After much formation, struggles, the well-intentioned but misdirected advice of others, and difficulties with the townspeople (whose school for boys which they had raised money for and built was turned over to the Daughters for their work by Don Bosco), the day of their profession arrived. The fifteen young women, led by Mary Mazzarello, professed their vows as religious women in the presence of the Bishop of Acqui, their spiritual father Don Bosco, and Fr Pestarino. July 31, 1872 was the birthday of the new religious family.
At age thirty-five, donned in a habit which she herself had designed, she was now Sister Mary Mazzarello. She and the fourteen other newly professed religious sisters made up the fledgling order.
The Daughters of Mary Help of Christians were officially founded.
Mary was asked by Don Bosco to temporarily fulfill the role of superior until he could call together a council of the sisters to for an election.
As the feminine branch of the Salesian religious family, the Daughters of Mary Help of Christians sought to do for girls what the priests and brothers were doing in Turin for boys. They brought to their ministry the particular feminine genius which lends itself so well to nurturing, teaching, and encouraging the young along the way of salvation and personal growth; they became well loved by the townsfolk.
After being elected Mother General of the Salesian Sisters, Mary Mazzarello felt that it was important that she and the other sisters have a good understanding of how to read and write; it was a skill which many of them had never had the opportunity to acquire.
Her dedication to her sisters was not limited to their intellectual development alone. In every way she was an attentive mother, which is why to this day she is still fondly referred to as “Mother Mazzarello” by the Salesian Sisters. When several of the sisters were headed to the South American missions, she accompanied them to their port of call in Genoa, Italy, and then took a boat to France so that she could visit the sisters there.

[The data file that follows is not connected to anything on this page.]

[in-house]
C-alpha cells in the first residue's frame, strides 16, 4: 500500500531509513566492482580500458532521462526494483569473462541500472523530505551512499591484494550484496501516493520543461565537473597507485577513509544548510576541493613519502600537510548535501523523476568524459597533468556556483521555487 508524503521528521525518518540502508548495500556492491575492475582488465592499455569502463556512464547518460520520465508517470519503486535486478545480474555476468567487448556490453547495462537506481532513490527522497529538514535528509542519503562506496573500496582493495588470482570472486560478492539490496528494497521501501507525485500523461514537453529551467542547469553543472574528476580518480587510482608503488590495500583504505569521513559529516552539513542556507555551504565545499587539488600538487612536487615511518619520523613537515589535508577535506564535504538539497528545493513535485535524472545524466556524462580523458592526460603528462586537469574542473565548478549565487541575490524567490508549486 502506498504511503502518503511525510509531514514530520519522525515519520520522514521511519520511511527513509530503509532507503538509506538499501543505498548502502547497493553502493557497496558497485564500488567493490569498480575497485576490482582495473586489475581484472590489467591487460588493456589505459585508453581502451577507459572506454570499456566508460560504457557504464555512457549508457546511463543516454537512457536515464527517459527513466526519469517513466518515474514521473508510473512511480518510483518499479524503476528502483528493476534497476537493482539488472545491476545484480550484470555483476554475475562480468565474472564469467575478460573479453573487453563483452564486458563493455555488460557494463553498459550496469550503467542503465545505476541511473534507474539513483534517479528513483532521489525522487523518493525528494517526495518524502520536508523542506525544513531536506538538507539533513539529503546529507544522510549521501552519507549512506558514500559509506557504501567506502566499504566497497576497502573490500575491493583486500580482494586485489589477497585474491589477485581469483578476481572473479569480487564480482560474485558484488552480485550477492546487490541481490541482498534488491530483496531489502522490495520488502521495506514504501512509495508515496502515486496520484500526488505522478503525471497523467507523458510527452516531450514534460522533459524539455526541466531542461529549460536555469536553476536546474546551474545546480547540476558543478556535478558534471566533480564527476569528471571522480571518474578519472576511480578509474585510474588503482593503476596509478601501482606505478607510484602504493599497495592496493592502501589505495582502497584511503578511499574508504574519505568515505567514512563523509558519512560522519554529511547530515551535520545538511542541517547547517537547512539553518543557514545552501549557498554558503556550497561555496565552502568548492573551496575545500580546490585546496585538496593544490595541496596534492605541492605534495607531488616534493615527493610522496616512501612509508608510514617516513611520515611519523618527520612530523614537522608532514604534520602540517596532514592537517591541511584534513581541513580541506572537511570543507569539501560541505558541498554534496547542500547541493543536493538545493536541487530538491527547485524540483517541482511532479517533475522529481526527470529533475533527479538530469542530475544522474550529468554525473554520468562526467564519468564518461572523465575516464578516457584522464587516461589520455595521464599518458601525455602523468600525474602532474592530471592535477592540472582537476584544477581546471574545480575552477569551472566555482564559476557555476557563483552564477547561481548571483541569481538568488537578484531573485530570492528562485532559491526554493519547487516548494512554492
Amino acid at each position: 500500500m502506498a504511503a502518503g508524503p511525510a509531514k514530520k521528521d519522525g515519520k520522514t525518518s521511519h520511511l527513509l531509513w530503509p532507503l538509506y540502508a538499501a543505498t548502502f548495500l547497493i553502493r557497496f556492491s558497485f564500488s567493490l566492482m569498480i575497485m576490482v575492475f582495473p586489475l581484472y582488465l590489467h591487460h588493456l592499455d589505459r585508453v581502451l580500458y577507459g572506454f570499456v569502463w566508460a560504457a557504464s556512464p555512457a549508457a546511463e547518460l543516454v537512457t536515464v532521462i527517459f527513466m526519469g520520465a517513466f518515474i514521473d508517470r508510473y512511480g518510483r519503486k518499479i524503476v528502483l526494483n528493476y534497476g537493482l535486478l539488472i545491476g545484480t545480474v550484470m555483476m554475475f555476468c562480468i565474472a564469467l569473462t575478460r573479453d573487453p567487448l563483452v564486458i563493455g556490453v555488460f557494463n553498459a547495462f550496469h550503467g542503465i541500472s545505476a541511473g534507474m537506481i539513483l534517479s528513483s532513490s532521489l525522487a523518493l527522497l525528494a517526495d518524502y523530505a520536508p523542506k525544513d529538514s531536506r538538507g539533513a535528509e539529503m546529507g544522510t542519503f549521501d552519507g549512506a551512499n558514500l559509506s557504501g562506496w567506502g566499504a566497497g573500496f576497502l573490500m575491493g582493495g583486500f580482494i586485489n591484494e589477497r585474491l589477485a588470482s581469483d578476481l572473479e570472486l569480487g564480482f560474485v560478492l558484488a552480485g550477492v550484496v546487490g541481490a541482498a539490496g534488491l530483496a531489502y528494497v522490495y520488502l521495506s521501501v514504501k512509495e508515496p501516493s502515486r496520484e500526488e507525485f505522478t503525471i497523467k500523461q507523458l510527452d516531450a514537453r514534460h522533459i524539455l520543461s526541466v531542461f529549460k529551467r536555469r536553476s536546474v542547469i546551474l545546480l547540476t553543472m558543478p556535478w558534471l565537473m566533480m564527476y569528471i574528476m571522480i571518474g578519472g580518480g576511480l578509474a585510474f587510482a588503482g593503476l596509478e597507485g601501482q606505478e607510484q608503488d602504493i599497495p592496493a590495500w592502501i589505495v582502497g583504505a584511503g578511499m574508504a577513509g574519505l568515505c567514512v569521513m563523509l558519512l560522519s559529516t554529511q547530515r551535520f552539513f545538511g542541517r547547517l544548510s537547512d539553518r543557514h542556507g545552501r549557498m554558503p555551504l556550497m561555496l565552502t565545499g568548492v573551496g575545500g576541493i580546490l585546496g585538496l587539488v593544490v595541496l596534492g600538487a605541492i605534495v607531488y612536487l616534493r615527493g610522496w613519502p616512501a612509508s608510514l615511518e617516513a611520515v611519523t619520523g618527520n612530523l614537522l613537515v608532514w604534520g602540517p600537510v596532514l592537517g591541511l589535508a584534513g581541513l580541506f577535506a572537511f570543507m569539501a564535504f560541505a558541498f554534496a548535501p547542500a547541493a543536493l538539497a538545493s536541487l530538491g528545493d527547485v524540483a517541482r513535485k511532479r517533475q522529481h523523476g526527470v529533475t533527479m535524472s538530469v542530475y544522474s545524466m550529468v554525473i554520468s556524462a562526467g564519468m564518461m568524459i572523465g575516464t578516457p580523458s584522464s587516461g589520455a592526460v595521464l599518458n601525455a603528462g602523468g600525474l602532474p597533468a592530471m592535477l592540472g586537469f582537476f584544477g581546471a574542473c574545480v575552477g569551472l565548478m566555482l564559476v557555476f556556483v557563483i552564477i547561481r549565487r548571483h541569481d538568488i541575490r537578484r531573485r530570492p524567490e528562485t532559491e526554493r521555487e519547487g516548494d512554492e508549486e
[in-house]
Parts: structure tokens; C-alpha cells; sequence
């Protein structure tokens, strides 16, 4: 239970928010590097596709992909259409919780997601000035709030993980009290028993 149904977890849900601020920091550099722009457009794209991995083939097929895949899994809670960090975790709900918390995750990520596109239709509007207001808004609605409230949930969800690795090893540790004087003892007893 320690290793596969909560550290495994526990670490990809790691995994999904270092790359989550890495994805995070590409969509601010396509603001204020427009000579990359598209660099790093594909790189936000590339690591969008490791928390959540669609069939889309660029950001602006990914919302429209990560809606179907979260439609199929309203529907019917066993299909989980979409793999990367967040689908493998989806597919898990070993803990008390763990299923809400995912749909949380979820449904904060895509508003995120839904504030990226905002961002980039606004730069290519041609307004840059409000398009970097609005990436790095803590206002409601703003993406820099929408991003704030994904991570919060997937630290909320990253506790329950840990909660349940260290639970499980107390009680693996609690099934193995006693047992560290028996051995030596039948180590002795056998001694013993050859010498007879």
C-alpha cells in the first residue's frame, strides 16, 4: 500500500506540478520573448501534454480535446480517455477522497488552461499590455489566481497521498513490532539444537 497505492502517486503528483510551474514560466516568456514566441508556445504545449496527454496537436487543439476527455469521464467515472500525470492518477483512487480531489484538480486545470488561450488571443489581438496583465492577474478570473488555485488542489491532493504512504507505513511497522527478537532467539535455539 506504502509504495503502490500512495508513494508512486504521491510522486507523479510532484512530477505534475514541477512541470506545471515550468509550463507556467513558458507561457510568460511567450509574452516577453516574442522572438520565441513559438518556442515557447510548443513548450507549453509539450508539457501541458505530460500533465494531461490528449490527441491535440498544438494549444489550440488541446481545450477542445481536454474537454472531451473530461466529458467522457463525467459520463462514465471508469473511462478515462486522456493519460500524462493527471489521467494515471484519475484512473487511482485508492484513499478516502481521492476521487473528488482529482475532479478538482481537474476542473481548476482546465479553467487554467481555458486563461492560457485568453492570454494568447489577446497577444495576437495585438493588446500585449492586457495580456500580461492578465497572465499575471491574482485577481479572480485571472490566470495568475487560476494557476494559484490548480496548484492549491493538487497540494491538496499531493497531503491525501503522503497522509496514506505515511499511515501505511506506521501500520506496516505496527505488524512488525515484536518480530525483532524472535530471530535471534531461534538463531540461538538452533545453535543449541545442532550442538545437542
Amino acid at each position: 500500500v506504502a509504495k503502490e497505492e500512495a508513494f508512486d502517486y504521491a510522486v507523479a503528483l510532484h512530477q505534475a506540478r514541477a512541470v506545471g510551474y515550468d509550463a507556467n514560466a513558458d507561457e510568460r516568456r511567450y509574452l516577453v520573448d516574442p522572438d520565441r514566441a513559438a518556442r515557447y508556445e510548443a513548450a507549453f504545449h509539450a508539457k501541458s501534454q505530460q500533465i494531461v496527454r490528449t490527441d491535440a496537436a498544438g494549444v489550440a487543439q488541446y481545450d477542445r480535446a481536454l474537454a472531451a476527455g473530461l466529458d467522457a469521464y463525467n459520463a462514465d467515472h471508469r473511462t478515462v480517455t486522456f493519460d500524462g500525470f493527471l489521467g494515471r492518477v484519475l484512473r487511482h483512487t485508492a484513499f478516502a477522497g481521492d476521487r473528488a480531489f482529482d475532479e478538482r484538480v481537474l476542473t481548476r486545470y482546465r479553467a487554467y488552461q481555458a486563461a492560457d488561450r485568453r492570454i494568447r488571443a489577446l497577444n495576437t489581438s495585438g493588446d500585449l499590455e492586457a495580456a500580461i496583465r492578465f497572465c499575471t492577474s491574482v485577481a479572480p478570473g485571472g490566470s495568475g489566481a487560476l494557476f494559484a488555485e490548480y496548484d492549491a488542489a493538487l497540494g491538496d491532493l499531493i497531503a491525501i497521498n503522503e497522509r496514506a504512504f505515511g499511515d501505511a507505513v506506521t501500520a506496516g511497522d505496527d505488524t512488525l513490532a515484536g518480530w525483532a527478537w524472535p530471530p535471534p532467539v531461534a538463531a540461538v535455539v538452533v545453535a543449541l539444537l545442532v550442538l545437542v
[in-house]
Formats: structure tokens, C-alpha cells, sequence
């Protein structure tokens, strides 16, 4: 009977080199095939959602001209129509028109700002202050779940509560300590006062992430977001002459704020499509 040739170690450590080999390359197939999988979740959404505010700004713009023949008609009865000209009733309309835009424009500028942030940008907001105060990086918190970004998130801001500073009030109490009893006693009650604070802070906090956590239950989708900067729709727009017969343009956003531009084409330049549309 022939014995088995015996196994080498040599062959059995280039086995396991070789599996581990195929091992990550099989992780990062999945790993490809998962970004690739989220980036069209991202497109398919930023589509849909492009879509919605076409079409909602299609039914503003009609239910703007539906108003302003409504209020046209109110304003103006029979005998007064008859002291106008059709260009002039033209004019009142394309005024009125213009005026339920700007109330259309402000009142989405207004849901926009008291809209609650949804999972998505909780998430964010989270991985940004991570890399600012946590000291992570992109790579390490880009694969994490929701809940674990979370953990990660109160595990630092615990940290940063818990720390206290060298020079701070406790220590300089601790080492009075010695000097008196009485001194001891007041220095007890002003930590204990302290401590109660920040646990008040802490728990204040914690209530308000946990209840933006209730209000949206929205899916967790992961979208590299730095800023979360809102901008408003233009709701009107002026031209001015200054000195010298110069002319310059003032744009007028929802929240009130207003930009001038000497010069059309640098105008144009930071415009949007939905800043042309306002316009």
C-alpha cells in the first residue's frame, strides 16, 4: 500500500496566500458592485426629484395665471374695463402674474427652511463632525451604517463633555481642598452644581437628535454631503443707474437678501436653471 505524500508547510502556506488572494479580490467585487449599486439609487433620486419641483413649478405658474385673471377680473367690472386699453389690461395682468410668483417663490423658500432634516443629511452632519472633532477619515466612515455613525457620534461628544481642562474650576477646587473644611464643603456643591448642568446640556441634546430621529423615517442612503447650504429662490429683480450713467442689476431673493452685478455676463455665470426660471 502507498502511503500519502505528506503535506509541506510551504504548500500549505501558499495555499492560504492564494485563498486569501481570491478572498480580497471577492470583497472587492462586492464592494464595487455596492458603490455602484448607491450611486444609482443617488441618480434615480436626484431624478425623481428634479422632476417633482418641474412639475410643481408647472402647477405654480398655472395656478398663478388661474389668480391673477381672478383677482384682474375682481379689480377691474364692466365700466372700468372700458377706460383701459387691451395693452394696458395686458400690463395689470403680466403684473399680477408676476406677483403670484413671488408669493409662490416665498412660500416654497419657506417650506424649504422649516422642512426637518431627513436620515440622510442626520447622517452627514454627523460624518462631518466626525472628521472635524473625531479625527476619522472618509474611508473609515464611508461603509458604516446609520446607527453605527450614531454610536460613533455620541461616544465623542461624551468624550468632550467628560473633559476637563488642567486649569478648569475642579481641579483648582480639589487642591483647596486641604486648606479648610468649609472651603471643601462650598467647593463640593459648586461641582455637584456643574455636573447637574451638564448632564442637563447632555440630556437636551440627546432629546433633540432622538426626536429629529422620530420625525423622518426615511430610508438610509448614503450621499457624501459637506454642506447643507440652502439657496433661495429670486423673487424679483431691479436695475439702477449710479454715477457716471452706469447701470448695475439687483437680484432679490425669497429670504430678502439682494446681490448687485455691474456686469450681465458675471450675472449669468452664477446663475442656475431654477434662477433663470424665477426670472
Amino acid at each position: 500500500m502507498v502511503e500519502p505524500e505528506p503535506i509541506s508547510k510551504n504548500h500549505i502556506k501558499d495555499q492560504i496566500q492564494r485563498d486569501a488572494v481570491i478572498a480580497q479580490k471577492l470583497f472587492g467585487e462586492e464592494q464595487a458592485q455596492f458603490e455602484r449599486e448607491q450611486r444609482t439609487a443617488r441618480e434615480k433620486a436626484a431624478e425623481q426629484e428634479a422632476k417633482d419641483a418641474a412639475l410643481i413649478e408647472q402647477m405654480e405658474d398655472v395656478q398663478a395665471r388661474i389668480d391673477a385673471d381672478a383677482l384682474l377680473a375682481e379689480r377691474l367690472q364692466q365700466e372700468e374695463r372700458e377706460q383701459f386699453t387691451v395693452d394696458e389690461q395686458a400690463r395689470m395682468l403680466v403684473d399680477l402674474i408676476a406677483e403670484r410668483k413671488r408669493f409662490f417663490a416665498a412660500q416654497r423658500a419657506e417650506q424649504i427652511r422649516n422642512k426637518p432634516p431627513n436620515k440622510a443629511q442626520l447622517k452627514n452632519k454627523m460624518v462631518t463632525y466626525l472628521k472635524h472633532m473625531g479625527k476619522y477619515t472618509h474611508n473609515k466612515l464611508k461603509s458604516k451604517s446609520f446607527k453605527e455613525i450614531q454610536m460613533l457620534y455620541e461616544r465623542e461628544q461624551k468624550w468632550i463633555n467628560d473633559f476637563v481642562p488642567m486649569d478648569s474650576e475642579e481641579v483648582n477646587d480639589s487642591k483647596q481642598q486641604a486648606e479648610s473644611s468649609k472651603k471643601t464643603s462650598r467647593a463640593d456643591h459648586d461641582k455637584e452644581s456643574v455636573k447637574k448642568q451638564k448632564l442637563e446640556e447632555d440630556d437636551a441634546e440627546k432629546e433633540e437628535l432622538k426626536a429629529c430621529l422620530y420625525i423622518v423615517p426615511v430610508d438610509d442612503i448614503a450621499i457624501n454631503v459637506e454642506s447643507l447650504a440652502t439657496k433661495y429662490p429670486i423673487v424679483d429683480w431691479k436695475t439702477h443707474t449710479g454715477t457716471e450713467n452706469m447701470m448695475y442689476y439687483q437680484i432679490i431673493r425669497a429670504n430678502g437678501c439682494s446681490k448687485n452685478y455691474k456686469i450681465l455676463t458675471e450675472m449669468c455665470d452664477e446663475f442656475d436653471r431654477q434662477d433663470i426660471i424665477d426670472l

In Marseilles their ship broke down and had to be repaired. All of the passengers were forced to disembark while it was dry docked. Although the Sisters had been told that lodging had been prepared for them, there was a mix-up and they were left without beds to sleep on.
Mother Mazzarello was not one to let events such as that discourage her so she took the sheets that they brought with them stuffed them with straw, and made makeshift beds for all of them.
After a miserable night of sleep they all awoke, but Mother Mazzarello could not get up. A fever was ravaging her body and she was in terrible pain. The next morning, more out of a concern for worrying her already exhausted companions, she was able to get up, see the missionaries off, and then journey with her remaining Sisters to their house and orphanage in St. Cyr.
Once in St. Cyr she fainted and was in bed for forty days; the diagnosis was pleurisy. Eventually she returned to Italy, even though the doctor told her not to. She said that she wanted to die in her own community. She made her return journey in stages, as she did not want to push herself too much; she was painfully aware of her delicate condition. Fortunately on one of her stops Don Bosco was near and they were able to meet for the last time.
In early April, Mary returned to Mornese. Her native air strengthened her and since she felt stronger she insisted on keeping the community schedule and doing her usual work. Unfortunately it was too much for her and she relapsed. Near the end of April it seemed that death was coming for her. Finally, in the pre-dawn hours of May 14, 1881, Mother Mazzarello began her death agony. After receiving the last rites she turned her attention to those around her and weakly whispered, "Good-bye. I am going now. I will see you in heaven." Shortly after she died at the age of forty-four.